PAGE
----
Margaret Montet will return to the Center on the Hill, 8855 Germantown Ave., on Tuesday, Jan. 29, 1:30 p.m., to present her program about the Harlem Renaissance.

by Len Lear

With February and African-American History Month right around the corner, Margaret Montet returns to the Center on the Hill, 8855 Germantown Ave., on Tuesday, Jan. 29, 1:30 p.m., to present her entertaining and educational program about the Harlem Renaissance.

Montet, 55, is the Information Literacy Librarian at Bucks County Community College. She has presented papers, workshops and poster sessions on campus and at many domestic and international conferences. She is also a non-fiction writer with an MFA in Creative Writing from Cedar Crest College in Allentown. She recently delivered other multi-media talks on “The World of J.S. Bach” and “World War II: from Home Front to Frontline.”

Montet has actually lost count of the number of times she has given a talk on the Harlem Renaissance in various formats. “Many retirement communities have requested it,” she said last week, “and some adult school organizations and three times at Bucks County Community College in the Zlock Performing Arts Center for students and the community.”

Montet, who was born in Cape May, New Jersey, and grew up near Trenton, actually developed an intense interest in the Harlem Renaissance through a circuitous route. She earned a Bachelor of Music in Music Theory and then a Master of Music, both from Temple University, in the 1980s. She played the clarinet and was in many ensembles from marching band to woodwind quintets.

But in order to amplify her income stream, Montet earned an MLS, or Master of Library Science, from Rutgers University in 1993, becoming a music librarian for a couple of years. Her MFA in Creative Writing is from the Pan European MFA Program at Cedar Crest College, earning her degree in 2017 in Barcelona, Spain.

“Although I studied classical ‘concert’ music, I’ve always loved jazz,” she explained, “I subscribed to Downbeat Magazine as a college student and read each issue cover-to-cover. I could play jazzy things, but could never, ever improvise a solo. When some participants in a classical music course I taught at a retirement village requested a course on the Harlem Renaissance, I was happy to put that together for them. Once I started researching, I realized I would have to include art, dance, literature and history with the music so that I could tell the whole story of this fascinating time and place. This multidisciplinary talk has become my most popular, ever.”

A librarian at Bucks County Community College for 16 years, Montet has found that her audiences generally already have some knowledge of the Harlem Renaissance. “Usually, attendees know about some of the famous personalities like Duke Ellington, Cab Calloway, Langston Hughes and Zora Neale Hurston, and they may have heard of the Cotton Club, but they don’t know about the world of Harlem in the 1920s, the culture, the art and the lesser-known personalities. I’ve had some older guests who actually saw shows at the Cotton Club with older relatives: that’s so cool!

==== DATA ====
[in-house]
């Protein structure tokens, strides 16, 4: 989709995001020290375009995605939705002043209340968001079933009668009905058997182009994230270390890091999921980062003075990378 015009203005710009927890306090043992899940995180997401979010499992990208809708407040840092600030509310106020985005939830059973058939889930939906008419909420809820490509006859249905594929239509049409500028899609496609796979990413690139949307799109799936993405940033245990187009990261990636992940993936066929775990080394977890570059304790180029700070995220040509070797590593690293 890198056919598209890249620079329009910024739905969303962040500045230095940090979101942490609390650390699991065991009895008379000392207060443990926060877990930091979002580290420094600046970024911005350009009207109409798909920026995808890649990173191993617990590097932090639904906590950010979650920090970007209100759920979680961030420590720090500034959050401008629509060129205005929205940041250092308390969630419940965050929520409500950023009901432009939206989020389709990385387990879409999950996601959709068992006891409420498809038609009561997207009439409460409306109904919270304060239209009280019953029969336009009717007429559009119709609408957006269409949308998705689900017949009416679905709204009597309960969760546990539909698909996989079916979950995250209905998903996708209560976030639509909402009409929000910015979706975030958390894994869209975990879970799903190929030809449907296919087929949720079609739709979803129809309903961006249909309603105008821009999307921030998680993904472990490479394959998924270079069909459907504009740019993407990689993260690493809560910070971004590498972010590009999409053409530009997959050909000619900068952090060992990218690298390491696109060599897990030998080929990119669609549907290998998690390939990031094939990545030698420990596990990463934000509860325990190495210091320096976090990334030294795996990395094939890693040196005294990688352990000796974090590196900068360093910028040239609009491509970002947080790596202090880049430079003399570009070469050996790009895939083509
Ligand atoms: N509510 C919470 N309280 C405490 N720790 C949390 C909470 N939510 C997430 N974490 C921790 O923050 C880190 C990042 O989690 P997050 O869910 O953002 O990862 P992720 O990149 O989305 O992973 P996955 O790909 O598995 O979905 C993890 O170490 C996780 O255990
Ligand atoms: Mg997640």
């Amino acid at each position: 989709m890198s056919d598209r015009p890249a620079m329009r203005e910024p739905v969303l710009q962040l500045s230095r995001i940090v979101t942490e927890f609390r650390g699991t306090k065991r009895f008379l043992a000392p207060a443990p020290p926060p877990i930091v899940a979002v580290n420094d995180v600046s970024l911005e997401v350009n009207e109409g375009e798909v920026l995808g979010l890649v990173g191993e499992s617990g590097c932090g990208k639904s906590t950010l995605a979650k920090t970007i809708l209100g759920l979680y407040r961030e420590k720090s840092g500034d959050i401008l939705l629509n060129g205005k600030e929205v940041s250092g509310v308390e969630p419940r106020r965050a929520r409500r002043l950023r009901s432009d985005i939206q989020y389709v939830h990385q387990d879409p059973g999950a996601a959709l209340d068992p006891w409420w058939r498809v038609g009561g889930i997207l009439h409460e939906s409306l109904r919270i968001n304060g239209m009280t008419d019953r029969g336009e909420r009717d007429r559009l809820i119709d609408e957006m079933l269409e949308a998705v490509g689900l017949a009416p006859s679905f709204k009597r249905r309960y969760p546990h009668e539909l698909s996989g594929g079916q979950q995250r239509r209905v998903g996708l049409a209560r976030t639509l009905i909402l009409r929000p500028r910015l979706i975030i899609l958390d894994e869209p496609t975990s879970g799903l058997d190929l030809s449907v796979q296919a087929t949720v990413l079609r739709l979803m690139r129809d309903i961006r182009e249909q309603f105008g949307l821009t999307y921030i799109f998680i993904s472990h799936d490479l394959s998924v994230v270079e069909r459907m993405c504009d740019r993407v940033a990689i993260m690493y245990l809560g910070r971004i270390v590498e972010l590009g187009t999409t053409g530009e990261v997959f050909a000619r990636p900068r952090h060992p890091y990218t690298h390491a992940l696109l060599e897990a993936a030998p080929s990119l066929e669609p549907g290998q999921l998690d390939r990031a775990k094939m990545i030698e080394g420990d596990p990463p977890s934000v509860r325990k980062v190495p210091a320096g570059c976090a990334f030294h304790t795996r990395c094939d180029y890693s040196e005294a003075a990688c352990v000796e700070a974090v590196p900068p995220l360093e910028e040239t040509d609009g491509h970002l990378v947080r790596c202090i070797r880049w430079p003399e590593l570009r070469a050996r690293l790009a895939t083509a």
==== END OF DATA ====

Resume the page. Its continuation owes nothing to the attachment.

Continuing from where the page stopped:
“Because I tend to be reserved and quiet (boring, even!) in regular life, lecture attendees are surprised at how animated and alive I am onstage. I think sometimes they attend my talks to be polite and show support and then find themselves engrossed in the stories I tell about World War II, the Harlem Renaissance, Johann Sebastian Bach or whatever topic I’m sharing. They think they are going to be bored, but they get caught up in the images, videos and personal anecdotes.”

What was the hardest thing Montet ever had to do? “This is very personal, but I think attending my sister’s funeral. I almost felt paralyzed with dread and grief, and I had agreed to share a eulogy. I had never done one of these before, and although I was satisfied with what I wrote, I couldn’t bear the idea that I would have to walk up to that marble podium on this beautiful altar we had admired since childhood and read these personal thoughts about experiences we shared and what I learned from her.”

What is Montet’s greatest regret, if any? “I wish that I had asked my parents, grandparents and sister about their childhood and young adult experiences and then written down what they said. I listened, but I should have asked more questions. Now they’re all gone, and it’s too late. My sister was 17 years older than I, and I just lost her in 2018.”

Which talent that Montet does not have would she most like to have? “I would like to be able to sing like Ella Fitzgerald or Sarah Vaughan because I am the absolute worst singer who ever walked the planet. These women were versatile and had long careers.”

What is Montet’s most impressive characteristic? “Grit, I think. Even in difficult situations I’m able to follow through with tasks. Usually, I secretly promise myself a reward that involves chocolate or books.”

Montet, who has been called “the Ken Burns of Bucks County Community College,” has received a river of positive feedback from her presentations, of which the following is typical: “… after attending your lecture on the Harlem Renaissance, I left wondering if I had missed my calling by not becoming a social historian. Rather than just retrace history, you provided the anecdotes and insights that breathed meaning and memory into your lecture. You’re a great orator and storyteller.”

For more information about the Jan. 29 talk, call 215-247-8855.

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